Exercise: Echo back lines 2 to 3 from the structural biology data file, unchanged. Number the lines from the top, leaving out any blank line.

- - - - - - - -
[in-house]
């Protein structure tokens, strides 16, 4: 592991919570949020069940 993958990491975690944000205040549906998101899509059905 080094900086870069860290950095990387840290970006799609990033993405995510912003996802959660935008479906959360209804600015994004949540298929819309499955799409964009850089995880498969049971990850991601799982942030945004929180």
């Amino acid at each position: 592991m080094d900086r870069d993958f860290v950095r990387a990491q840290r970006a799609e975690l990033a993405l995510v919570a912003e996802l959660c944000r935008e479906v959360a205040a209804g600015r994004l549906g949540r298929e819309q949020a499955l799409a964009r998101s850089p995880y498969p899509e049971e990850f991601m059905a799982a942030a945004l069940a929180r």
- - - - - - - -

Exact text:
């Protein structure tokens, strides 16, 4: 592991919570949020069940 993958990491975690944000205040549906998101899509059905 080094900086870069860290950095990387840290970006799609990033993405995510912003996802959660935008479906959360209804600015994004949540298929819309499955799409964009850089995880498969049971990850991601799982942030945004929180």
């Amino acid at each position: 592991m080094d900086r870069d993958f860290v950095r990387a990491q840290r970006a799609e975690l990033a993405l995510v919570a912003e996802l959660c944000r935008e479906v959360a205040a209804g600015r994004l549906g949540r298929e819309q949020a499955l799409a964009r998101s850089p995880y498969p899509e049971e990850f991601m059905a799982a942030a945004l069940a929180r």